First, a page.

I feel that the school environment needs boundaries.  Everyone should be allowed to think for themselves and have the freedom to express their free thought in school.  I do not think that kids need unlimited freedom in dress.  I think too much emphasis is put on how shocking one can be through dress or how much attention one can get from the outside – I want kids to develop their minds and learn to shock with their voices!  It’s too easy to put on an “Anarchy” shirt – tell me why you believe in anarchy!  Develop thought and express it.

Now, for the topic of revealing clothing and respect.  This is tough because there are some people who choose to wear minimal clothing because they like it – they do it for reasons for themselves, not other people.  However, the damaging part is there are women and girls who do not have a strong sense of self, who are struggling with self-esteem and self-worth, who don’t believe they are worthy of attention for just being themselves, and so they try out revealing dress as a means to attention.  I was more on this side of the spectrum for a very long time.  For the young women out there who are like I was, a uniform would be beneficial because it takes away the opportunity to give themselves less than they deserve.  It gives them the opportunity to see that they can get attention for their minds and kindness and humor, etc.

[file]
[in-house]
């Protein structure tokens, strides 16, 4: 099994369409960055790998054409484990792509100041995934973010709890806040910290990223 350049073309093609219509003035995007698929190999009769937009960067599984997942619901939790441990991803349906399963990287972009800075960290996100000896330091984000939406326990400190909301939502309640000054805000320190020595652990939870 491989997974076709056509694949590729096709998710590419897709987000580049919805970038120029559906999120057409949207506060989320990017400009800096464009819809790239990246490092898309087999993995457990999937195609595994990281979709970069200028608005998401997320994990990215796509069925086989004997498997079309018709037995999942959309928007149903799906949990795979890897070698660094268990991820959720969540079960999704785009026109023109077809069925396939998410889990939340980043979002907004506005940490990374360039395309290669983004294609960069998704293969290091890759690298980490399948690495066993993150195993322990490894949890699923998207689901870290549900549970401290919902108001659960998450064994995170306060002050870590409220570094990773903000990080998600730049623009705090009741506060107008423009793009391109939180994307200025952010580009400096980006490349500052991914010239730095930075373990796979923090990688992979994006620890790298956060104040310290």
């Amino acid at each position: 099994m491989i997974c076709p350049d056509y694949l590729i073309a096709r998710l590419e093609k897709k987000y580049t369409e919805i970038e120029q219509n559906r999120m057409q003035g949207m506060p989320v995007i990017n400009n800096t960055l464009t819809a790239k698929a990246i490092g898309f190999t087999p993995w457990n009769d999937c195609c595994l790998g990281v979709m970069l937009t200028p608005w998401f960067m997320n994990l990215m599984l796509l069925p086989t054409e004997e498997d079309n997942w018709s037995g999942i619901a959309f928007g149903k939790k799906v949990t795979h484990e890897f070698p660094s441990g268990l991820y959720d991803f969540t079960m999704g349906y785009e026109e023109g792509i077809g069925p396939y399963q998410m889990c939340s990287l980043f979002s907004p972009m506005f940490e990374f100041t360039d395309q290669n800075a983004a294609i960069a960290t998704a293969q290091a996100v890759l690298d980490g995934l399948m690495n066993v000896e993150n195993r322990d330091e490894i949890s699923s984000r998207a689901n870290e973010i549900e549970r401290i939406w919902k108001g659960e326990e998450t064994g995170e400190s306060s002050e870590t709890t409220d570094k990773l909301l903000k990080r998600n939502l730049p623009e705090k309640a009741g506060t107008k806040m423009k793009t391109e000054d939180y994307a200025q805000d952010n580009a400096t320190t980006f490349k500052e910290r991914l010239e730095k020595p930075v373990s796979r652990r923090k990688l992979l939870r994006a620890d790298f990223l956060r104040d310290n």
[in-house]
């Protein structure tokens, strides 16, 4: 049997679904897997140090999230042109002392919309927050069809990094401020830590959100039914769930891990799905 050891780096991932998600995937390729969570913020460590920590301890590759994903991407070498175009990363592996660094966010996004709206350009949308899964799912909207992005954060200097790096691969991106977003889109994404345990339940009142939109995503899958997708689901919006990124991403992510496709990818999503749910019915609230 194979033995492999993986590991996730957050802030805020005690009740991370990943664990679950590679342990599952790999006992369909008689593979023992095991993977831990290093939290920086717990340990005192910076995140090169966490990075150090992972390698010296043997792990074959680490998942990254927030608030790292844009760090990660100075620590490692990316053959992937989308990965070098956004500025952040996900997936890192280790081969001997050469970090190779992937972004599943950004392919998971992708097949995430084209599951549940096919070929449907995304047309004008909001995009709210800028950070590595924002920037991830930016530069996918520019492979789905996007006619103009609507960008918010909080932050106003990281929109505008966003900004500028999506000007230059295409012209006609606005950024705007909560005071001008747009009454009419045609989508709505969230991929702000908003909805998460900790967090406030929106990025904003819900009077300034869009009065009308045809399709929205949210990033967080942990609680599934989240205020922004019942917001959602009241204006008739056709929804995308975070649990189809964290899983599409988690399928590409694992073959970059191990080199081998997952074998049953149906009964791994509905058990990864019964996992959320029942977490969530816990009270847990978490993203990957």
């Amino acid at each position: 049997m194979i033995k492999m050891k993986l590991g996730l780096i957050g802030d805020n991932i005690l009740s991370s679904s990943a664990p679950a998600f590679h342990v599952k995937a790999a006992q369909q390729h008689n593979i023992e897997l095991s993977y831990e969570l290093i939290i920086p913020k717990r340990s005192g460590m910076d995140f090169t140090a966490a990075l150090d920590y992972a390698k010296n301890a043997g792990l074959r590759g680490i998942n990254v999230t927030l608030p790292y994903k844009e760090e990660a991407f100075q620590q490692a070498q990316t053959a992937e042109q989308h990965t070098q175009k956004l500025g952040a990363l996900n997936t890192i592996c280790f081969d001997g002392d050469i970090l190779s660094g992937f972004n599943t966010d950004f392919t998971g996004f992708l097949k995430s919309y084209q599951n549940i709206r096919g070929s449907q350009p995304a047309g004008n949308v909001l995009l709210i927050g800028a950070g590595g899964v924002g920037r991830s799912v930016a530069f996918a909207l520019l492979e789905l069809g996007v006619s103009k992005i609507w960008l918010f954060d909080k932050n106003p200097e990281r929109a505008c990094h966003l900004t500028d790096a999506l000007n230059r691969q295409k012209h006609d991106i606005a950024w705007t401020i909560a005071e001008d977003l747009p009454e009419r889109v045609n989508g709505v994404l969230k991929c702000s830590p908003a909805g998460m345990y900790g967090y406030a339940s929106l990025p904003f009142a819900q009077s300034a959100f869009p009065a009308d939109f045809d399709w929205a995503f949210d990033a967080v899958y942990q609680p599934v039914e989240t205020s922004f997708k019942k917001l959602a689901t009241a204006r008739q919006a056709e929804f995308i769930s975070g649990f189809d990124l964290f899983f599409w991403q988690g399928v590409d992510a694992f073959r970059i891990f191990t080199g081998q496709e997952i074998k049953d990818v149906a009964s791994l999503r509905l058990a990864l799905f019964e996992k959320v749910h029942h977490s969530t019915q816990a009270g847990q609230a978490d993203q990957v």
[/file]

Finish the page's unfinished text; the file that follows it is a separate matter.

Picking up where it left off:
I know my opinion is not going to be the popular one, and I also give myself the freedom for my opinions to change over time and with new education and experiences.  Where I am now, with the work that I do with youth, with my current life experiences, I am on the side of school uniforms as long as there are not oppressive underlying intentions.  Like I said, in a perfect world.

Dressed for 80's theme day at school.  My shirt says, "Sizzle Grip: Maximum Heat".  The skirt it one that I would use scissors to cut shorter every time I wore it.

 

This is me, dressed for 80’s theme day at school in 11th grade.  I had probably just turned 17.  My shirt says, “Sizzle Grip: Maximum Heat”.  What does that even mean?  This is the skirt that I would use scissors to cut shorter every time I wore it.

Does this outfit say, I am ready to learn and develop my own thoughts and express them to you with confidence?  No, it doesn’t.  It distracted me from the real reason I was at school and allowed me to focus on outside attention – attention I was getting only because of the way I was dressed.

Seriously? – Lift Each Other Up, Don’t Push One Another Down